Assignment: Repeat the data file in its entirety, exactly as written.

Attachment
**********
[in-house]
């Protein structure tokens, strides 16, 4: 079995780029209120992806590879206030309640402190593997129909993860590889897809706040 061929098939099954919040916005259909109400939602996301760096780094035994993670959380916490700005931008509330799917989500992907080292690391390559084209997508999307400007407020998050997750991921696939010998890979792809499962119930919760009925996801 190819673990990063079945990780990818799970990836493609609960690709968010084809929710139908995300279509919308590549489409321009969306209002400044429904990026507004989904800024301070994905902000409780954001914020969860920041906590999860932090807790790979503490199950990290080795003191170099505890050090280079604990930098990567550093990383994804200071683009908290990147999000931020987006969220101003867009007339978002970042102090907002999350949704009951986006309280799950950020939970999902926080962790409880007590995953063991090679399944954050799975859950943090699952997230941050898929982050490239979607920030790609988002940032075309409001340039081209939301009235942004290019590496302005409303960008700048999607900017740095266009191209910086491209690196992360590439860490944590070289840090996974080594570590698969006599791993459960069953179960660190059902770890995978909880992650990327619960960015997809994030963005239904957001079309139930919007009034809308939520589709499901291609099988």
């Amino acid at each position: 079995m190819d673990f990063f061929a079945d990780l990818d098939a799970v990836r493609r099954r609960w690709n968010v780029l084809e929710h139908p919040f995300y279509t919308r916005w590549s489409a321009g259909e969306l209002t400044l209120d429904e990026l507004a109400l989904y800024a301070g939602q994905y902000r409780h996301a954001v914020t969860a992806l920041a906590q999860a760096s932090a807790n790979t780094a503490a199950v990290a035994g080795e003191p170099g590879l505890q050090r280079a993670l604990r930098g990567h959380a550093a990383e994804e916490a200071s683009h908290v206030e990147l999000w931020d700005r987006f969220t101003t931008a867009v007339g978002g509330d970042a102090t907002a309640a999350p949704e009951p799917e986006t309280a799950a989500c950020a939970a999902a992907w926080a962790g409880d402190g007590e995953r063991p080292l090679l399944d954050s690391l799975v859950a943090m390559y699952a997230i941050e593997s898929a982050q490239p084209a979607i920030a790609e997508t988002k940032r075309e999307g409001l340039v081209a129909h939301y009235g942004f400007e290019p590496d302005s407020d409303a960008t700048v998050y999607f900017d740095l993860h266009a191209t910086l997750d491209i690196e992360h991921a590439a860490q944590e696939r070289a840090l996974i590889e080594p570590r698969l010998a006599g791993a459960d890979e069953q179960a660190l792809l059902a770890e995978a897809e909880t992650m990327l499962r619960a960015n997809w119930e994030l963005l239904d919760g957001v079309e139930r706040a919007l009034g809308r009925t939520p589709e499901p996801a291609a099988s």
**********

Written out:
[in-house]
């Protein structure tokens, strides 16, 4: 079995780029209120992806590879206030309640402190593997129909993860590889897809706040 061929098939099954919040916005259909109400939602996301760096780094035994993670959380916490700005931008509330799917989500992907080292690391390559084209997508999307400007407020998050997750991921696939010998890979792809499962119930919760009925996801 190819673990990063079945990780990818799970990836493609609960690709968010084809929710139908995300279509919308590549489409321009969306209002400044429904990026507004989904800024301070994905902000409780954001914020969860920041906590999860932090807790790979503490199950990290080795003191170099505890050090280079604990930098990567550093990383994804200071683009908290990147999000931020987006969220101003867009007339978002970042102090907002999350949704009951986006309280799950950020939970999902926080962790409880007590995953063991090679399944954050799975859950943090699952997230941050898929982050490239979607920030790609988002940032075309409001340039081209939301009235942004290019590496302005409303960008700048999607900017740095266009191209910086491209690196992360590439860490944590070289840090996974080594570590698969006599791993459960069953179960660190059902770890995978909880992650990327619960960015997809994030963005239904957001079309139930919007009034809308939520589709499901291609099988």
């Amino acid at each position: 079995m190819d673990f990063f061929a079945d990780l990818d098939a799970v990836r493609r099954r609960w690709n968010v780029l084809e929710h139908p919040f995300y279509t919308r916005w590549s489409a321009g259909e969306l209002t400044l209120d429904e990026l507004a109400l989904y800024a301070g939602q994905y902000r409780h996301a954001v914020t969860a992806l920041a906590q999860a760096s932090a807790n790979t780094a503490a199950v990290a035994g080795e003191p170099g590879l505890q050090r280079a993670l604990r930098g990567h959380a550093a990383e994804e916490a200071s683009h908290v206030e990147l999000w931020d700005r987006f969220t101003t931008a867009v007339g978002g509330d970042a102090t907002a309640a999350p949704e009951p799917e986006t309280a799950a989500c950020a939970a999902a992907w926080a962790g409880d402190g007590e995953r063991p080292l090679l399944d954050s690391l799975v859950a943090m390559y699952a997230i941050e593997s898929a982050q490239p084209a979607i920030a790609e997508t988002k940032r075309e999307g409001l340039v081209a129909h939301y009235g942004f400007e290019p590496d302005s407020d409303a960008t700048v998050y999607f900017d740095l993860h266009a191209t910086l997750d491209i690196e992360h991921a590439a860490q944590e696939r070289a840090l996974i590889e080594p570590r698969l010998a006599g791993a459960d890979e069953q179960a660190l792809l059902a770890e995978a897809e909880t992650m990327l499962r619960a960015n997809w119930e994030l963005l239904d919760g957001v079309e139930r706040a919007l009034g809308r009925t939520p589709e499901p996801a291609a099988s």